P.K. Banerjee, C.J.
1. This rule is directed against an order passed by the Central Government on September 10. 1975, through its delegated authority viz, Commissioner-cum Surety to the Government, Department of Rehabilitation, Rajasthan, Jaipur, in a case under Section 33 of the Displaced Persons (Compensation and Rehabilitation) Act of 1954.
2. The brief facts of the case are that the opposite parties, Asa and Ami Khan, alleged to be the sons of one Suleman are residents of the village Parlika, Tehsil Nohar, Distt. Ganganagar. since prior to the partition of India before 1947. It is a leged further, that Suleman was in possession of Khasra Nos. 4,0 and 411 measuring about 39 bighas and 12 biswas of land at the said village. It is alleged that the area was declared evacuee property on the eve of partition and consequently was allotted in the year 1960 as evacuee property. Subsequently, Asa and Ami Khan' sons of Suleman applied to the Custodian General for the release and restoration of property under Section 27 of the Administration of Evacuee Property Act of 19.o and by order dated April 4,1963 the property was declared as non evacuee property and therefore, it is alleged, the petitioner applied for restoration of the property. The Chief Settlement Commissioner by the order dated May 28, 1975 rejected the claim of the petitioner. Hence the petitioner preferred a revisional application before the competent authority for an order of restoration from the opposite party who were in possession.
3. It is not disputed that the original allottee secured Sanad of temporary allotment in their favour on 25-2-0-65. Subsequent to the issue of the Sanand the property was sold on 26-6-1965 and again on 23-7 69. It is alleged that these sales were all void be initio. In view of the declaration by the competent authority under the Administration of Evacuee Property Act, the property is not an evacuee property and it was directed by the order which is under challenge, the property be restored to the petitioner, before the authority, as non-evacuee property. Being aggrieved by the said order, the present possessor of the property moved this Court to obtain the present rule.
4. It must be stated, in the mean time the petitioner filed a proceeding before the competent authority for a declaration that the property is not an evacuee property. In that suit Asa and Ami Khan, sons of Suleman, were made party and the suit was decreed in favour of the petitioner herein and that suit has never been challenged. There were no affidavit by any of the parties in these proceedings. On these allegations the parties come to trial.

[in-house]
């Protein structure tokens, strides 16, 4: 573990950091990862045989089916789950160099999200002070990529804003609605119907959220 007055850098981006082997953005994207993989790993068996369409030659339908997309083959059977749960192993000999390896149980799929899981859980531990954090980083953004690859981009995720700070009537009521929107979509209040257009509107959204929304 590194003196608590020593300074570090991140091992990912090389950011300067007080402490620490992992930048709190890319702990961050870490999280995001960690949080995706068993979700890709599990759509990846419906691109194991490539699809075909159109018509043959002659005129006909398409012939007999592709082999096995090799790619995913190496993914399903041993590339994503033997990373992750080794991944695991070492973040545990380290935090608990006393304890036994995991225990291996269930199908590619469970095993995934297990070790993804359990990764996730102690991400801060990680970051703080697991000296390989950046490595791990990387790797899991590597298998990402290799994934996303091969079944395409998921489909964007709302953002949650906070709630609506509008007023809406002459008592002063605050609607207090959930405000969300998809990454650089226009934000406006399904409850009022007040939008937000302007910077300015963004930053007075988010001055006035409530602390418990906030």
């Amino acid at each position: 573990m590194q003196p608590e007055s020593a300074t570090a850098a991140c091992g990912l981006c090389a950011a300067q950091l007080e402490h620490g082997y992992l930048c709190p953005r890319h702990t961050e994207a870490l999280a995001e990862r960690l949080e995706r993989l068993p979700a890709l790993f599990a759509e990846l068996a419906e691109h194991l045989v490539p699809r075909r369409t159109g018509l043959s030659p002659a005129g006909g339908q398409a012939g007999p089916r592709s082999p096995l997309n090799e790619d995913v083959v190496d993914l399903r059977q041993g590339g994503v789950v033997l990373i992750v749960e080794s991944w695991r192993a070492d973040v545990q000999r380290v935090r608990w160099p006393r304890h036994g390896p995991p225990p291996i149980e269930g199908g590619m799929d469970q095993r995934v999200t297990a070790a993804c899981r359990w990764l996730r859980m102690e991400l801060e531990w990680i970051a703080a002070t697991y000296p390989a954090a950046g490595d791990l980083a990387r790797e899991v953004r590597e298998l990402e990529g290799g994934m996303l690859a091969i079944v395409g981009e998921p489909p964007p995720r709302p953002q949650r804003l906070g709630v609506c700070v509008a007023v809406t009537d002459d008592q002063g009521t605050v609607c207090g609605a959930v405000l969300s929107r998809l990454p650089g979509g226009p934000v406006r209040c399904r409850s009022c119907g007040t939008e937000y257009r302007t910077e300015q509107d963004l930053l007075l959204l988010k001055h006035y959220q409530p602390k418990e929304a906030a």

5. Mr. Mridul on behalf of the petitioner, contended that the finding of the authorities concerned that the property is not an evacuee property is not a proper finding and does not take into consideration the meaning of the word 'evacuee' in respect of the persons who were the erstwhile residents of the State of Bikaner in 1948 Older, namely, Bikaner State Evacuee (Administration of Property) Order of 1948. In the said order 'evacuee' has been defined as follows.
2(b) Evacuee' means a person ordinarily resident in or owning property or carrying on business within the territories comprised in the Bikaner State, who on account of civil disturbance, or the fear of such disturbance of the partition of the country:
(i) leaves, or has since the first day of March 1947 left the said territories for a place outside the State of Bikaner, or
(ii) Cannot personally occupy or supervise his property or carry on his business or watch his interests or enforce his rights.
6. Therefore, at the relevant time admittedly Suleman was resident of Bikaner. The word 'Evacuee' is to be considered as defined in the said Order. There is a Division Bench judgment of this Court in State of Rajasthan v. Asha Ram and other Civil Appeals decided on February 24, 1984, where the same question arose. It was held by their Lordships of the Division Bench that for the purpose of Muslim occupants in Bikaner, the Managing Officer can allot tenancy right of lands in dispute, and it is not necessary for a person to go outside India but will satisfy if he has gone outside the Bikaner State at the relevant time. Admittedly, when this Order was in force, in 1949 Suleman diedThis Division Bench judgment is binding on me and relates to allotment and settlement of land, which is also the case here. In the said judgment also the occupation of Muslim tenants were, who formed a part if erstwhile State of Bikaner and some of the Muslim tenants left their agricultural lands on account of communal disturbance and all such disturbances were on account of setting up a separate State of Pakistan. Their Lordships held, all such persons of the former State of Bikaner or its territories, which now form part of Pakistan, will come within the definition 'Evacuee' under the said order.